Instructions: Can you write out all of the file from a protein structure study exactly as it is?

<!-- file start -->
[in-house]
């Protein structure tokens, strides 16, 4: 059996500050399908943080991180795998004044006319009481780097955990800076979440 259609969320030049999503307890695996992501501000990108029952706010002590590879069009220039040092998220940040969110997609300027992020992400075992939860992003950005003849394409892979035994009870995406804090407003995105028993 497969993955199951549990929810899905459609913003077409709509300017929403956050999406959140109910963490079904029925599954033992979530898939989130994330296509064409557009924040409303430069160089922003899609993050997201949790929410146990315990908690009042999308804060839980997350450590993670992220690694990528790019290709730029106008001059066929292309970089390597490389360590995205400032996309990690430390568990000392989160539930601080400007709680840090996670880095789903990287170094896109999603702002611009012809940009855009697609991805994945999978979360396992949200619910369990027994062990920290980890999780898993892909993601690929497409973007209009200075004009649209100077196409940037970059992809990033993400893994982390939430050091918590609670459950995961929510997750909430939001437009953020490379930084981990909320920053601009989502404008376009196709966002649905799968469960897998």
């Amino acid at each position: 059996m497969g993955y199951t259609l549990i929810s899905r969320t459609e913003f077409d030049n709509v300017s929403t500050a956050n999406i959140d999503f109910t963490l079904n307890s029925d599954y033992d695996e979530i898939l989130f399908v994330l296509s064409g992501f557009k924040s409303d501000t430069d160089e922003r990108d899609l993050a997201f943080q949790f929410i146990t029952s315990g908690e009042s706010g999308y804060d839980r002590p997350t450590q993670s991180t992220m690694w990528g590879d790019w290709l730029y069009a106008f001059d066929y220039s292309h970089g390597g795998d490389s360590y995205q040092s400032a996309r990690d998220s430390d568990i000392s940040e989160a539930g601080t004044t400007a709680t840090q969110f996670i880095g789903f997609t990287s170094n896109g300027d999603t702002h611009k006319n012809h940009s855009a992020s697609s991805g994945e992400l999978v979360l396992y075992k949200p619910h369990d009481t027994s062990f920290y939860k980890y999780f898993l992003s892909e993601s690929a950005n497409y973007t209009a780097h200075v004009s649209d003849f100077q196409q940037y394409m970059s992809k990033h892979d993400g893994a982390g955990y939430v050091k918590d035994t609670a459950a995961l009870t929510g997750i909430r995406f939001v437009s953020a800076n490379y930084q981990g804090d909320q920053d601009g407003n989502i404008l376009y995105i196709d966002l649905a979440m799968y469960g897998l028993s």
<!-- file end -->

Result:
[in-house]
């Protein structure tokens, strides 16, 4: 059996500050399908943080991180795998004044006319009481780097955990800076979440 259609969320030049999503307890695996992501501000990108029952706010002590590879069009220039040092998220940040969110997609300027992020992400075992939860992003950005003849394409892979035994009870995406804090407003995105028993 497969993955199951549990929810899905459609913003077409709509300017929403956050999406959140109910963490079904029925599954033992979530898939989130994330296509064409557009924040409303430069160089922003899609993050997201949790929410146990315990908690009042999308804060839980997350450590993670992220690694990528790019290709730029106008001059066929292309970089390597490389360590995205400032996309990690430390568990000392989160539930601080400007709680840090996670880095789903990287170094896109999603702002611009012809940009855009697609991805994945999978979360396992949200619910369990027994062990920290980890999780898993892909993601690929497409973007209009200075004009649209100077196409940037970059992809990033993400893994982390939430050091918590609670459950995961929510997750909430939001437009953020490379930084981990909320920053601009989502404008376009196709966002649905799968469960897998």
């Amino acid at each position: 059996m497969g993955y199951t259609l549990i929810s899905r969320t459609e913003f077409d030049n709509v300017s929403t500050a956050n999406i959140d999503f109910t963490l079904n307890s029925d599954y033992d695996e979530i898939l989130f399908v994330l296509s064409g992501f557009k924040s409303d501000t430069d160089e922003r990108d899609l993050a997201f943080q949790f929410i146990t029952s315990g908690e009042s706010g999308y804060d839980r002590p997350t450590q993670s991180t992220m690694w990528g590879d790019w290709l730029y069009a106008f001059d066929y220039s292309h970089g390597g795998d490389s360590y995205q040092s400032a996309r990690d998220s430390d568990i000392s940040e989160a539930g601080t004044t400007a709680t840090q969110f996670i880095g789903f997609t990287s170094n896109g300027d999603t702002h611009k006319n012809h940009s855009a992020s697609s991805g994945e992400l999978v979360l396992y075992k949200p619910h369990d009481t027994s062990f920290y939860k980890y999780f898993l992003s892909e993601s690929a950005n497409y973007t209009a780097h200075v004009s649209d003849f100077q196409q940037y394409m970059s992809k990033h892979d993400g893994a982390g955990y939430v050091k918590d035994t609670a459950a995961l009870t929510g997750i909430r995406f939001v437009s953020a800076n490379y930084q981990g804090d909320q920053d601009g407003n989502i404008l376009y995105i196709d966002l649905a979440m799968y469960g897998l028993s």